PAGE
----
Every year for the past few years, I have chosen a word of the year. I do not have an elaborate process for choosing this word. Most of the time, the word comes up in my writing and reflection towards the end of the previous year. For 2020, my word was grace. It ended up being a year when I needed that word more than I realized.
Grace carried me through the roughest moments of 2020. Grace reminded me that God always has something to offer me, even when I have nothing to offer back to God. Despite the difficulties that came with 2020, I felt that grace was showered on me in abundance. I hope it was for you as well.
A few weeks ago, I was not yet thinking about what my word for 2021 would be when it popped into my head after a conversation with a colleague. She had discovered a car in the parking lot with a flat tire, around 9:00 a.m. on a busy Monday. When I learned it was my flat tire, I immediately felt frustrated by the whole situation. Now I have to call for help to change the tire. Then I have to get the car to the tire shop to replace or repair it and then get back to school probably hours later. This is going to ruin my morning.
In the middle of calling for roadside assistance, I went up to my colleague to verify that the car was, in fact, mine. As I examined the photo on her phone, I whined aloud, “Oh, this is all I need today!”
She just looked at me and said bluntly, “What if I hadn’t seen it, Gretchen, and you discovered it when the day was over, and it was time to pick up your kids?”
I thought about that comment through the next couple hours of getting my car fixed. At first, I wanted to push it aside. After all, I just wanted to wallow a little in how bad my morning was going to be. As I continued to think about those words, however, I began to realize how quickly I jumped to the most negative (and ridiculous) of conclusions. In fact, I realized, I did this a lot—jumping to the worst conclusion before examining a situation from all angles.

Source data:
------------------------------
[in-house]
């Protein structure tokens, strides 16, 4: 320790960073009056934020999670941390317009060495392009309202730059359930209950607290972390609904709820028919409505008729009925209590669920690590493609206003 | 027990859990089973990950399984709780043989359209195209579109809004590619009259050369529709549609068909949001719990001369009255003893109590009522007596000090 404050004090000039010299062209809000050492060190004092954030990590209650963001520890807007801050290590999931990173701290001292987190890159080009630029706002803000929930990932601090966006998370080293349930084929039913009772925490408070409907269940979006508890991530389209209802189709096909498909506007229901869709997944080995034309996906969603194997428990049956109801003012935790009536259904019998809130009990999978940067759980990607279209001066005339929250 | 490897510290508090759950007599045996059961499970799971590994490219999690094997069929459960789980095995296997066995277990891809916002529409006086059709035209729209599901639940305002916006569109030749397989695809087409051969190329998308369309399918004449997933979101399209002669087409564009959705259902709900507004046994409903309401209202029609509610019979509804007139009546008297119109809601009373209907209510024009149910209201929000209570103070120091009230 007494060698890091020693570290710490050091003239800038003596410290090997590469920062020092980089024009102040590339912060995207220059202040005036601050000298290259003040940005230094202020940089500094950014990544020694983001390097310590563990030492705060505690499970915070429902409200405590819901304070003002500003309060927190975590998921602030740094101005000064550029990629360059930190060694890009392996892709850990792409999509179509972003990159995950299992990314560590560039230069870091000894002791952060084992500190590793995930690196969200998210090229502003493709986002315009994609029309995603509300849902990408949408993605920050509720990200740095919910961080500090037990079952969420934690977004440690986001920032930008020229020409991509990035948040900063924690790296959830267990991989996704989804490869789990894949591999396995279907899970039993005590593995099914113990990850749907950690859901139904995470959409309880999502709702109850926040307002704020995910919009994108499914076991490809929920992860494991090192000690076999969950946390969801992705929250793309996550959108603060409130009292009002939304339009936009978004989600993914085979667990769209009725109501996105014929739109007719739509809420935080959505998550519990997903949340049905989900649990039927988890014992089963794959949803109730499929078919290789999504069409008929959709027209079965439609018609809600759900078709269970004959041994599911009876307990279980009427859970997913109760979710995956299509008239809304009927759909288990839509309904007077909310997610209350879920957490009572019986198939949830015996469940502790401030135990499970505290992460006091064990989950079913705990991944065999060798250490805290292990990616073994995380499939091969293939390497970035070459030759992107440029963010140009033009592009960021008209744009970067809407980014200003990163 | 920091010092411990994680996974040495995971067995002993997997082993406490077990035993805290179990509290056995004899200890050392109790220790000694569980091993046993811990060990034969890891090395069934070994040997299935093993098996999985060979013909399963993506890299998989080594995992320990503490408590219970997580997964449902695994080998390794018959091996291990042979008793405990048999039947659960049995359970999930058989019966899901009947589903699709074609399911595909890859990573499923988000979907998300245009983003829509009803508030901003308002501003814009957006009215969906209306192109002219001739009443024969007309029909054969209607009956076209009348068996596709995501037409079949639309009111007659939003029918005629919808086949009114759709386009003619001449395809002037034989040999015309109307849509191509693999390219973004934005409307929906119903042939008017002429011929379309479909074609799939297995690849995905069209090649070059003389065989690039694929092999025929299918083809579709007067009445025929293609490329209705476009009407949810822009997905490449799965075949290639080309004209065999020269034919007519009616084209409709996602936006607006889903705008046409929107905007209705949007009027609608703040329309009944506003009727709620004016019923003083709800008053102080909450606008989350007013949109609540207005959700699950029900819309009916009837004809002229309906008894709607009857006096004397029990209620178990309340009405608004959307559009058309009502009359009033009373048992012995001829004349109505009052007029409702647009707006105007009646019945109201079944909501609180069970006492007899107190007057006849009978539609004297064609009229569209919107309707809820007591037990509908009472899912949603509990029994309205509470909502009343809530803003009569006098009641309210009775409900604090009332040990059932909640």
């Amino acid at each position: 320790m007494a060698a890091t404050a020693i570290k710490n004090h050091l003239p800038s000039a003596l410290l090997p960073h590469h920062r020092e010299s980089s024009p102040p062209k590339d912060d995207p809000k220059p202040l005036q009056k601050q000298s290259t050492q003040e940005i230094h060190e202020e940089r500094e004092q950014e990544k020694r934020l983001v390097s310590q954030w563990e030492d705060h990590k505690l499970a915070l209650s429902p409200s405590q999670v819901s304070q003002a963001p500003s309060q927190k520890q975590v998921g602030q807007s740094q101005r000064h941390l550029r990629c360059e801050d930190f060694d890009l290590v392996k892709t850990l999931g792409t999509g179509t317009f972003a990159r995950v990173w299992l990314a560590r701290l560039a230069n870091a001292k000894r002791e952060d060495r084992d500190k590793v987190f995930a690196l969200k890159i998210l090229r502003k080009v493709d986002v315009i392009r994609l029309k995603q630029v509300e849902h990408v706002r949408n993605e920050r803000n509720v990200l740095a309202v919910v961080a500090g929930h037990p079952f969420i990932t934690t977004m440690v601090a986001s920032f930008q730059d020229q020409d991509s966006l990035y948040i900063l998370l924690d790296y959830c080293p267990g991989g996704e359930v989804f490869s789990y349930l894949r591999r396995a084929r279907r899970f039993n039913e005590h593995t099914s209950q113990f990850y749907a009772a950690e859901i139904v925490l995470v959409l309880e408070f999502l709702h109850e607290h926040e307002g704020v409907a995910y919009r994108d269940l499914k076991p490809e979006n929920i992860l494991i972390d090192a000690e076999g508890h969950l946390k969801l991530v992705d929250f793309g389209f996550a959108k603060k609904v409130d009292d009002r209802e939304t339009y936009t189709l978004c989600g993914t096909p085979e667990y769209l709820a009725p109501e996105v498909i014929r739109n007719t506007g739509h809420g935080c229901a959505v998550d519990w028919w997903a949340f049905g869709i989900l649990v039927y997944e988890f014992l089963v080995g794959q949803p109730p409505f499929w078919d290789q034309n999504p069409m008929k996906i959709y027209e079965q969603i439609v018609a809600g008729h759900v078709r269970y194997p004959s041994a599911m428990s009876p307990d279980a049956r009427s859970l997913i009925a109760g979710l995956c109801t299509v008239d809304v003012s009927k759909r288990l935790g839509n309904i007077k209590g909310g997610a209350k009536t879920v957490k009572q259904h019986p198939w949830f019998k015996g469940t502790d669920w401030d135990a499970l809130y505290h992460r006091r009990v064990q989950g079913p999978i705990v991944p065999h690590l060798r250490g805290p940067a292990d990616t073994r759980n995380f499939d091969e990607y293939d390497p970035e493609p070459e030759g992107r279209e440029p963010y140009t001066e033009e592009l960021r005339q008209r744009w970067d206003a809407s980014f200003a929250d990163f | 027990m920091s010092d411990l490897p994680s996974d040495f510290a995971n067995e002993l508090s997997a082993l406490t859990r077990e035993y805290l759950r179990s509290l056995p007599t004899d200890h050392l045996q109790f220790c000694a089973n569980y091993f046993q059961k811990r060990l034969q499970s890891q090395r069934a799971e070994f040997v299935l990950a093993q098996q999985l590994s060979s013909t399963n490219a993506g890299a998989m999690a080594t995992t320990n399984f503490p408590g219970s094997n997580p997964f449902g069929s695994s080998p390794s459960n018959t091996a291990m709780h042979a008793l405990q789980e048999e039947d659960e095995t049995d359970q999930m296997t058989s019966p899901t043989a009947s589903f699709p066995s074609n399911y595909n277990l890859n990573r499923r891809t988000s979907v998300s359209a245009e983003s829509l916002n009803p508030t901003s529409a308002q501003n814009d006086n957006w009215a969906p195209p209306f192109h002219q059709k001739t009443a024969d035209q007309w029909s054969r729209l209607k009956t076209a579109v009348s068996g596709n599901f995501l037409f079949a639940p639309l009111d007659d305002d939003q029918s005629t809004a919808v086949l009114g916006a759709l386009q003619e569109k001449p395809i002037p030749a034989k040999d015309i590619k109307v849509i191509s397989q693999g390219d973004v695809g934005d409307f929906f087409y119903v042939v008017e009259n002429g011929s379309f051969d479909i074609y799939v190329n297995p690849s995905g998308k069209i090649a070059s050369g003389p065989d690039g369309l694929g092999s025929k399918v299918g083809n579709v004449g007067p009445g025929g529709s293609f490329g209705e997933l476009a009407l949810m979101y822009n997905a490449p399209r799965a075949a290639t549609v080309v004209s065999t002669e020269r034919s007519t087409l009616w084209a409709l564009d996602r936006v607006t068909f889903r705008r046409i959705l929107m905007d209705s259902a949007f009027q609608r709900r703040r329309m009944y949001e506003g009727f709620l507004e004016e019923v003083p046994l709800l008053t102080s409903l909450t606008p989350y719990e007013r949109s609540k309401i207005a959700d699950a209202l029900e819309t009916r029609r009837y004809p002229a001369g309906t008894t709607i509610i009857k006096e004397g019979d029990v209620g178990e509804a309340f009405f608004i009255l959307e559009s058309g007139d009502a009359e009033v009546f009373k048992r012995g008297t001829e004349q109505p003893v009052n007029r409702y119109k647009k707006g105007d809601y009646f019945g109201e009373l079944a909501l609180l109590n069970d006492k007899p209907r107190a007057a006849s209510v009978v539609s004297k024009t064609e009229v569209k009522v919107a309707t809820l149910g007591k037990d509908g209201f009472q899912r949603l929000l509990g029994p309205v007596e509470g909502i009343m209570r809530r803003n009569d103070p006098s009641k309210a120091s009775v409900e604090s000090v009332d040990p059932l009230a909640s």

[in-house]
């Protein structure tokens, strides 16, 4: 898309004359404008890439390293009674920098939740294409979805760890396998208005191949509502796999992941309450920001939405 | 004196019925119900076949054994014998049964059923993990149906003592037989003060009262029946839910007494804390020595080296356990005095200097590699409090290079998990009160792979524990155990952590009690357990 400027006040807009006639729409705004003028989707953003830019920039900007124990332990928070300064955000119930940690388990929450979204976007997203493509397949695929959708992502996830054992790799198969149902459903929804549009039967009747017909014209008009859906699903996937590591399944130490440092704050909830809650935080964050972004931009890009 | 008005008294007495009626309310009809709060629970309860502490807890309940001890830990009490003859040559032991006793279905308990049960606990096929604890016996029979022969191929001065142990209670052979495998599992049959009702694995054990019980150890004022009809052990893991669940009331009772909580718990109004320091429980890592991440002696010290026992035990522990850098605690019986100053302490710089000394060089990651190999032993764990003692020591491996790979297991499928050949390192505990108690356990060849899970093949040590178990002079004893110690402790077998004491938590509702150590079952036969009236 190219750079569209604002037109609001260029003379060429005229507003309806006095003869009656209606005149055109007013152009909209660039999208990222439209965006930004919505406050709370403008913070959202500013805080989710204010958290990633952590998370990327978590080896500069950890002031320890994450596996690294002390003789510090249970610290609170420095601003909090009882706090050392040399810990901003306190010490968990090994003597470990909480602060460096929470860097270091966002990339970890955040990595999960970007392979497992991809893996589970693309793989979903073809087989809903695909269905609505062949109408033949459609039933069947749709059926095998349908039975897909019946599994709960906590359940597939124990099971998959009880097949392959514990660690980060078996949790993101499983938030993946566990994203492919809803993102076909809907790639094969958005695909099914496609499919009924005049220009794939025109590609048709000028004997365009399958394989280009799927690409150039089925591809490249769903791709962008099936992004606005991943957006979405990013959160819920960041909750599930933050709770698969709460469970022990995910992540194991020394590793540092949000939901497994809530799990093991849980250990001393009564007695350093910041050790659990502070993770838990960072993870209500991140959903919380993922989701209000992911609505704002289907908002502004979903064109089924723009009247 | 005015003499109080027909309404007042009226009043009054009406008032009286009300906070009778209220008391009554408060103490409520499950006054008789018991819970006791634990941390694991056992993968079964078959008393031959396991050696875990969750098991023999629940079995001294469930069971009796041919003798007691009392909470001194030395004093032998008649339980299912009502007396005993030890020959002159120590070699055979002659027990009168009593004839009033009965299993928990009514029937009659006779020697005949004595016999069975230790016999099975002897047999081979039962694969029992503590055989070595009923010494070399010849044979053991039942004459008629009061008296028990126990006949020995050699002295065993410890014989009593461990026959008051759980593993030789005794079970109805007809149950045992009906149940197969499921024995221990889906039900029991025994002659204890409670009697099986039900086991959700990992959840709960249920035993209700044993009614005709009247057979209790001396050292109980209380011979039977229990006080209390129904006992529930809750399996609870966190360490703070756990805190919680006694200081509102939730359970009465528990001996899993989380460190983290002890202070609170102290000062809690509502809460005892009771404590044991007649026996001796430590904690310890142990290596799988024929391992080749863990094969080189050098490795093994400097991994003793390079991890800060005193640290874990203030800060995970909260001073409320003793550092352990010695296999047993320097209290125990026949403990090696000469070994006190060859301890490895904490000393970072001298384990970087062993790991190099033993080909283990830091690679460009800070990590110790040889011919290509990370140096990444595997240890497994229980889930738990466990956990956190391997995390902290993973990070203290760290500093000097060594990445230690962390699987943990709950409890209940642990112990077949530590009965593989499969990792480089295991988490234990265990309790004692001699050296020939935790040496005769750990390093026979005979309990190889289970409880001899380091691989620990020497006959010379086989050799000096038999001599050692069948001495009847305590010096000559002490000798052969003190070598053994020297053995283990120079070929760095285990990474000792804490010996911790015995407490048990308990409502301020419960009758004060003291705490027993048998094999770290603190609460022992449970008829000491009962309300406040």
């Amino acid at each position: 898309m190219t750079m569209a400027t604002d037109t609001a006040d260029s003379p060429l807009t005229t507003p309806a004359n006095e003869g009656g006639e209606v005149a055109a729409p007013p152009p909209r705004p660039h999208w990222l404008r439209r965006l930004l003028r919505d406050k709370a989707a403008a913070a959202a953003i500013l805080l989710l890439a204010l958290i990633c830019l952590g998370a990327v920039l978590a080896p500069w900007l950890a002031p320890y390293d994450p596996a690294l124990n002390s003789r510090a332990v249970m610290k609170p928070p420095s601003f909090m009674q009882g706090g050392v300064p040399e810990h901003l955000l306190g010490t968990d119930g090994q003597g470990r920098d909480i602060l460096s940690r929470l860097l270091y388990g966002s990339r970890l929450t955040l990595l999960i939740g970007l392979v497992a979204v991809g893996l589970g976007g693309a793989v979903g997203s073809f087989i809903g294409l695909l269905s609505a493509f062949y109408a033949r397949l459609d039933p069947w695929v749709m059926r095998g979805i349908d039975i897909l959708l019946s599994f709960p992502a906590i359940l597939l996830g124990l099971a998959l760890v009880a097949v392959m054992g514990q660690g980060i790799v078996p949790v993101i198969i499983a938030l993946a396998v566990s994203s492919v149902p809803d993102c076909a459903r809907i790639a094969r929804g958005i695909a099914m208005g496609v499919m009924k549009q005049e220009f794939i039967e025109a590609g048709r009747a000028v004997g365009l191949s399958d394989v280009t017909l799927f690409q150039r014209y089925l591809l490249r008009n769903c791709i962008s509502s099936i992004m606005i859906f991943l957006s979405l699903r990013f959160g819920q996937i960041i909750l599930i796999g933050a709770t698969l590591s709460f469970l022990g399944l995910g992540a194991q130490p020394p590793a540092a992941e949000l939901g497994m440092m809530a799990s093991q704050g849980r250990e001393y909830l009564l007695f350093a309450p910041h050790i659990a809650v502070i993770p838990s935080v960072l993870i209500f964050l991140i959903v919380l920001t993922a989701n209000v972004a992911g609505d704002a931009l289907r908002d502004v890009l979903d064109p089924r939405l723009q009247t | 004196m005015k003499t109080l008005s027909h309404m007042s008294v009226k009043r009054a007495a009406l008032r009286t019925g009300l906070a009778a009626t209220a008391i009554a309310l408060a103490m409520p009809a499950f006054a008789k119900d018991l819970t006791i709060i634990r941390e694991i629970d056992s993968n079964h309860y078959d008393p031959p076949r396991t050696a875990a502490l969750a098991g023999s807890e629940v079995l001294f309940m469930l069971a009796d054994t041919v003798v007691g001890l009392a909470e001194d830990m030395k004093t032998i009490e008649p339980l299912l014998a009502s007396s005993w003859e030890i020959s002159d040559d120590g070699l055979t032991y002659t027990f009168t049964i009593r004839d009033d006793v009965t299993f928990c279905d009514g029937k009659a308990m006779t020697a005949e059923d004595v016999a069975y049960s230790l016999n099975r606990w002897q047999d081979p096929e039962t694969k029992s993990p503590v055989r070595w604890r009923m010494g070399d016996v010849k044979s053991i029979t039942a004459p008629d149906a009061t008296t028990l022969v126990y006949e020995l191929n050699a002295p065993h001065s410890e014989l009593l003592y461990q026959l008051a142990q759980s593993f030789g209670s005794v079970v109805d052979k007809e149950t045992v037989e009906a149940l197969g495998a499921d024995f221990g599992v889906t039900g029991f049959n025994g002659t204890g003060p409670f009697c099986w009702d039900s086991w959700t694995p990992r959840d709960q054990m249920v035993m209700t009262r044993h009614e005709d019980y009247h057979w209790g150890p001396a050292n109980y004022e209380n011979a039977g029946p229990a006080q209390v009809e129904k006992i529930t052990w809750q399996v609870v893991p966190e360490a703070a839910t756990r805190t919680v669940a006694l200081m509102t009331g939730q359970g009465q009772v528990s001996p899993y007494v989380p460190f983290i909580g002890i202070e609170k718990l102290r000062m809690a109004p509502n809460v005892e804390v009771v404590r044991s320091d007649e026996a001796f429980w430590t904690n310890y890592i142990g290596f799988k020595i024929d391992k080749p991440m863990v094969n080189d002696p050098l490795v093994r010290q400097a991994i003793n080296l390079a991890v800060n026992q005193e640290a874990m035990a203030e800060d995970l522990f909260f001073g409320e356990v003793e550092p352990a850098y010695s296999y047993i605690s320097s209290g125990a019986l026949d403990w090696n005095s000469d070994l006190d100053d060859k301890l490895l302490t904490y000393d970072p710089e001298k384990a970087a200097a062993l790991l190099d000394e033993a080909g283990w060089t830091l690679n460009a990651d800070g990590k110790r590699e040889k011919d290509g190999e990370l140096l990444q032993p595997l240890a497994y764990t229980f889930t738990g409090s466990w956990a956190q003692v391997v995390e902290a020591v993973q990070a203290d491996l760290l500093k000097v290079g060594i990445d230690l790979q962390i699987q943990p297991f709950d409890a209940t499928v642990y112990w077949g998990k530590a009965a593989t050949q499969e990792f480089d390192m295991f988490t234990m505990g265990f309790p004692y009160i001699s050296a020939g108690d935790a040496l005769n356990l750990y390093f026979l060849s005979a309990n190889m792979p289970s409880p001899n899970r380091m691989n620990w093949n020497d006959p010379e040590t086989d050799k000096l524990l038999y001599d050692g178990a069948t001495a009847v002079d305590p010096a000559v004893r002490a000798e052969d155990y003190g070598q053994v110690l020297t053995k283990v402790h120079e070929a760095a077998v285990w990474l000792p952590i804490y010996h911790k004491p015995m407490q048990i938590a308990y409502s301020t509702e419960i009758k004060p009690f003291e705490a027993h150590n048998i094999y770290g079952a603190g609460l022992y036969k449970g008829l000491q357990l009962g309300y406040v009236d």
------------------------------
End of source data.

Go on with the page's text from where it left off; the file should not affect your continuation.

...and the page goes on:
As I was sitting in the tire shop all masked up and waiting for my car, the word perspective popped into my head. As soon as it was in my head, I tried valiantly to shoo it away. Not this word, Lord, I thought. Grace was beautiful. It was edifying. It was just for me. This word is challenging. Why would you want to challenge me in 2021 after the year we’ve all had?
The word just would not leave me alone, however.
In the Spiritual Exercises, St. Ignatius challenges retreat directors to consider perspective when they are working with retreatants. He invites them, before making any corrections or adjustments to a retreatant’s thinking or commentary, to try and see why the person has said what he or she said or why the retreatant believes what was said to be true from the retreatant’s perspective. Ignatius invites the director to try and understand why a retreatant has taken a particular stance. He wants the director to explore what’s behind what the person is saying, believing, or practicing. When there are two ways to interpret what another person is saying, one should assume good intent first.
The same could be true about situations as much as people. When there are two ways to interpret a situation, St. Ignatius would invite us to assume the positive outlook first, I believe. We should look for the reasons why a situation is not so bad or could lead to something good in the end. This is such a challenging invitation, though, even when I know it will improve my attitude tremendously!
We are already one week into 2021, and I am still struggling with the word perspective. But I cannot imagine a better word to help me enter this year. Now, more than ever, we are being invited to consider the perspective of our fellow human beings. Now, more than ever, we are invited to try to see the positive before the negative of every situation. It’s what’s going to give us the strength we need to move forward. It’s what’s going to give us the compassion we need to work together for a better world.
How can the word perspective inspire your heart as you begin the year?